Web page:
I think I want to say that this incident -- along with what has been going on in the red states lately -- should remind us that monotheism does not blend easily or smoothly into liberalism.
Cartoons of the Prophet -- Part III
posted on 02.07.2006 at 11:42 AM
While all right-thinking folk want the violence that has broken out in response to the satiric drawings of Mohammad to end, this awful incident does at least have the virtue of reminding us that this is a world that is sharply divided -- between humanistic, tolerant pluralists and true believers in one or another faith.
The views of Danish newspaper editors and devout Muslims may indeed be incompatible. No religious testament with which I am familiar tempers its "Thou shall not"s with an "unless it is an expression of some individual's right to free expression." And no self-respecting child of the Enlightenment is eager to hand mullahs, priests or rabbis significant control over what they do, say or print.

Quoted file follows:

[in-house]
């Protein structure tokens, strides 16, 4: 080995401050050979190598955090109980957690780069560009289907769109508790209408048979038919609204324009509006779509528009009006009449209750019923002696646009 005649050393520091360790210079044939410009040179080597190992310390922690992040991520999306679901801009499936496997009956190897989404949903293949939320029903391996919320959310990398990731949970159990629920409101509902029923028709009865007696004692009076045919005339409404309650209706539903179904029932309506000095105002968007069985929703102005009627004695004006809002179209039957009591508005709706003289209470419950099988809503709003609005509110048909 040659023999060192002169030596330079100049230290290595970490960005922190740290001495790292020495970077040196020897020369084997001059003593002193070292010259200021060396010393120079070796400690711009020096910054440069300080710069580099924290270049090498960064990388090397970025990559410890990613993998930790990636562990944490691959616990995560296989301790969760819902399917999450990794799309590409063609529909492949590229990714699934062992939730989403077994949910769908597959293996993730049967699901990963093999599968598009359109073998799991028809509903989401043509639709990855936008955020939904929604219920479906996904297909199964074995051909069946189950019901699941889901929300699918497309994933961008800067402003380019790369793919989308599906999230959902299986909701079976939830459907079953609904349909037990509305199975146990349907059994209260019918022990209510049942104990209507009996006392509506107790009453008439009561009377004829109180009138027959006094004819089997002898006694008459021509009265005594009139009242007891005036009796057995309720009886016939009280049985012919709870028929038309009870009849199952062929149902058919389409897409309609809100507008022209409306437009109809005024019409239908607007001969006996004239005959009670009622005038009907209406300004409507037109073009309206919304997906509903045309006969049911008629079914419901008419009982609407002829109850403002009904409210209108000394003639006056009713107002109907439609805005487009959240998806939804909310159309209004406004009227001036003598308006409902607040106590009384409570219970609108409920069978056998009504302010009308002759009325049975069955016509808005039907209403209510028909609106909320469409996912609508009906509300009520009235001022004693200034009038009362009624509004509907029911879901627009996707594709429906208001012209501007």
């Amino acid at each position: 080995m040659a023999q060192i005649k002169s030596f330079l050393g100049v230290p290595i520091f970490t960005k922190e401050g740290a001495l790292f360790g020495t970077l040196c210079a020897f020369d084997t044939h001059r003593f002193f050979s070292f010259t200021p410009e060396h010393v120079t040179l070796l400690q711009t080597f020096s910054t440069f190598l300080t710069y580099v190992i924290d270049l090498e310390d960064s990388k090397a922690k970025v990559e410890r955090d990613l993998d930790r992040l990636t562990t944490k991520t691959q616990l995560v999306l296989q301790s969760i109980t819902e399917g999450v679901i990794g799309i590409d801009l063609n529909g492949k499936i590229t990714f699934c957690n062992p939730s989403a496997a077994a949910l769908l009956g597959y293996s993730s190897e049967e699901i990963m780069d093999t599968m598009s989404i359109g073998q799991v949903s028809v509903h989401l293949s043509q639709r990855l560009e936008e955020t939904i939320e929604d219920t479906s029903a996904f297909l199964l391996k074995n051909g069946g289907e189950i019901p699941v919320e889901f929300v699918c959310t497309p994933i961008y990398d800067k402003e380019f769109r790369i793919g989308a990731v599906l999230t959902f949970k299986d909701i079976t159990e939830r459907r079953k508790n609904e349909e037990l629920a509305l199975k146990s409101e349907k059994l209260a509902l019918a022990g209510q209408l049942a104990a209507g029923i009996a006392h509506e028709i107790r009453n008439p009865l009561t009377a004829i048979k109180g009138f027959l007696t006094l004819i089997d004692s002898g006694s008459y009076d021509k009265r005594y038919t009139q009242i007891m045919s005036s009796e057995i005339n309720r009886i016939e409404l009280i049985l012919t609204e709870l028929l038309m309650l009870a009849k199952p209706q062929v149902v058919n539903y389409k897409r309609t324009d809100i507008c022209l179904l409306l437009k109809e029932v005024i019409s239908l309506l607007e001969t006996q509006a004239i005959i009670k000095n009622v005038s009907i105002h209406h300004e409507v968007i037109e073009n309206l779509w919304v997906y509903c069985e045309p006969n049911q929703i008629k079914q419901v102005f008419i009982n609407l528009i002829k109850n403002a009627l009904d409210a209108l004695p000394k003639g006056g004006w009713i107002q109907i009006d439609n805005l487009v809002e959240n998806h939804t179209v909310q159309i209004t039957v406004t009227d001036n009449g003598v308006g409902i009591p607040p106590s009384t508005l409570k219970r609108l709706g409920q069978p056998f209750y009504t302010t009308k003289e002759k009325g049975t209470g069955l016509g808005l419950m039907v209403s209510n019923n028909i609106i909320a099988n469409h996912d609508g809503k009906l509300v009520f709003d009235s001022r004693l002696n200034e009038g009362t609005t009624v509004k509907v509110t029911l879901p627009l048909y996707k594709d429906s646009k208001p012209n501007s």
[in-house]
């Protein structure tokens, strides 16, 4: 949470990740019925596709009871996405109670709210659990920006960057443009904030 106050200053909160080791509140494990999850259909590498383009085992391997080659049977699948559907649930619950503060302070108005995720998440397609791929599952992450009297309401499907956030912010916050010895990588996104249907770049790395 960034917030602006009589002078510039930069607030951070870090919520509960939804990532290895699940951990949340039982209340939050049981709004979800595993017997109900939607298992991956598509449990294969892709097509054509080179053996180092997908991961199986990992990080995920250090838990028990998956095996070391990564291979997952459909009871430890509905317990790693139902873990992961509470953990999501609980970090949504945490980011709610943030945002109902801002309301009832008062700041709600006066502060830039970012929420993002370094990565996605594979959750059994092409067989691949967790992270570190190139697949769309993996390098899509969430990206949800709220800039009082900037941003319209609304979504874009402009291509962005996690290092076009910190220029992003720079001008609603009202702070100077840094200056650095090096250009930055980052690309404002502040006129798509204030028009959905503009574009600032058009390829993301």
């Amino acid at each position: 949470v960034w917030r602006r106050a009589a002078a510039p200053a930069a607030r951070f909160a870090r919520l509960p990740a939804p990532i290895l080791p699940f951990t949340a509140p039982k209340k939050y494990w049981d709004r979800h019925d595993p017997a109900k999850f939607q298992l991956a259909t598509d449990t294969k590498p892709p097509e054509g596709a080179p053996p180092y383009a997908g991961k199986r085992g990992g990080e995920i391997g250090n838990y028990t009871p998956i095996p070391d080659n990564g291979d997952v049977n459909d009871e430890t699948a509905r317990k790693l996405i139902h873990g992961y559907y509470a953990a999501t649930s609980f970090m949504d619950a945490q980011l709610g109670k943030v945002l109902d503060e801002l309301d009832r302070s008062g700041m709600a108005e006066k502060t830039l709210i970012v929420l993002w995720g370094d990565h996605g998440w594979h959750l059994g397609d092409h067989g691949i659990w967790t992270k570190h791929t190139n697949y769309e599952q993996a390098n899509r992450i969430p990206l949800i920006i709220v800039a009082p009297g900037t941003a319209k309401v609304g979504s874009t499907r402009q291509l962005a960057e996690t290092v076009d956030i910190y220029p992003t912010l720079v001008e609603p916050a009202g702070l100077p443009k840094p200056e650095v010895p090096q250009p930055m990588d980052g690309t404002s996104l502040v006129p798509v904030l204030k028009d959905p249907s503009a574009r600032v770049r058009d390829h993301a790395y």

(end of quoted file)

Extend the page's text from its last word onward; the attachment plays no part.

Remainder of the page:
Orthodox Muslims are correct in suspecting that some Western intellectuals find their beliefs (like most orthodox beliefs) rather silly. Western intellectuals are correct in suspecting that some orthodox Muslims (like orthodox members of other faiths) think they are damned or damnable. And orthodox Muslims and Western intellectuals increasingly find themselves occupying the same neighborhoods, using the same media.
These are not friendly differences. These are not worldviews that can easily share a smaller and smaller world.
Yes, end the violence. Yes, let's all try to be sensitive and understanding. But it is also worth remembering that a crucial struggle is going on in the world today: between devout faith and freethinking. This struggle is inevitably going to cause some pain.
Cartoons of the Prophet -- Part II
posted on 02.07.2006 at 1:08 AM